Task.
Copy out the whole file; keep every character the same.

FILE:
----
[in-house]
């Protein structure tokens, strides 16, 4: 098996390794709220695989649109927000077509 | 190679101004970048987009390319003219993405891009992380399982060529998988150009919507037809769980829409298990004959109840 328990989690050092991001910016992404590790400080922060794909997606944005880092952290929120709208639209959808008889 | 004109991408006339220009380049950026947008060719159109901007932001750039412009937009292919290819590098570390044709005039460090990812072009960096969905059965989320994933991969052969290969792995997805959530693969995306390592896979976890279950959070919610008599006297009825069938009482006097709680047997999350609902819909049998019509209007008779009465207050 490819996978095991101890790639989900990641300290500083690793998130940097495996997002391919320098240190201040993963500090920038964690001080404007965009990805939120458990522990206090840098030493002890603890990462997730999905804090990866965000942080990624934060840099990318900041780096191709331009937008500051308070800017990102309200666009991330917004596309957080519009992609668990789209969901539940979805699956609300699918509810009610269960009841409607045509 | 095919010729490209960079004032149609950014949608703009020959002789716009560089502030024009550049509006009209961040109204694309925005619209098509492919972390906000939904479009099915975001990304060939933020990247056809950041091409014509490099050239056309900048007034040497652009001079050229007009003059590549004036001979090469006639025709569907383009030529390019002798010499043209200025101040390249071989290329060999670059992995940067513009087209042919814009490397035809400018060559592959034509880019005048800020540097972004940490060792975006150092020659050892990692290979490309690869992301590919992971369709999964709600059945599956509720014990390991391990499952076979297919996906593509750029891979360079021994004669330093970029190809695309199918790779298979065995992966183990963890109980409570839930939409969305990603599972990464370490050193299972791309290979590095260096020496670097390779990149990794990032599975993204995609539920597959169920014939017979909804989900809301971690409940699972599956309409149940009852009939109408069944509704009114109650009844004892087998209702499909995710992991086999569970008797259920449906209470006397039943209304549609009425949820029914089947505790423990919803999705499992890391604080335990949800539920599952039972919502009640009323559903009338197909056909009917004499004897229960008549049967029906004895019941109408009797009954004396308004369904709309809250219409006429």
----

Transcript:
[in-house]
């Protein structure tokens, strides 16, 4: 098996390794709220695989649109927000077509 | 190679101004970048987009390319003219993405891009992380399982060529998988150009919507037809769980829409298990004959109840 328990989690050092991001910016992404590790400080922060794909997606944005880092952290929120709208639209959808008889 | 004109991408006339220009380049950026947008060719159109901007932001750039412009937009292919290819590098570390044709005039460090990812072009960096969905059965989320994933991969052969290969792995997805959530693969995306390592896979976890279950959070919610008599006297009825069938009482006097709680047997999350609902819909049998019509209007008779009465207050 490819996978095991101890790639989900990641300290500083690793998130940097495996997002391919320098240190201040993963500090920038964690001080404007965009990805939120458990522990206090840098030493002890603890990462997730999905804090990866965000942080990624934060840099990318900041780096191709331009937008500051308070800017990102309200666009991330917004596309957080519009992609668990789209969901539940979805699956609300699918509810009610269960009841409607045509 | 095919010729490209960079004032149609950014949608703009020959002789716009560089502030024009550049509006009209961040109204694309925005619209098509492919972390906000939904479009099915975001990304060939933020990247056809950041091409014509490099050239056309900048007034040497652009001079050229007009003059590549004036001979090469006639025709569907383009030529390019002798010499043209200025101040390249071989290329060999670059992995940067513009087209042919814009490397035809400018060559592959034509880019005048800020540097972004940490060792975006150092020659050892990692290979490309690869992301590919992971369709999964709600059945599956509720014990390991391990499952076979297919996906593509750029891979360079021994004669330093970029190809695309199918790779298979065995992966183990963890109980409570839930939409969305990603599972990464370490050193299972791309290979590095260096020496670097390779990149990794990032599975993204995609539920597959169920014939017979909804989900809301971690409940699972599956309409149940009852009939109408069944509704009114109650009844004892087998209702499909995710992991086999569970008797259920449906209470006397039943209304549609009425949820029914089947505790423990919803999705499992890391604080335990949800539920599952039972919502009640009323559903009338197909056909009917004499004897229960008549049967029906004895019941109408009797009954004396308004369904709309809250219409006429």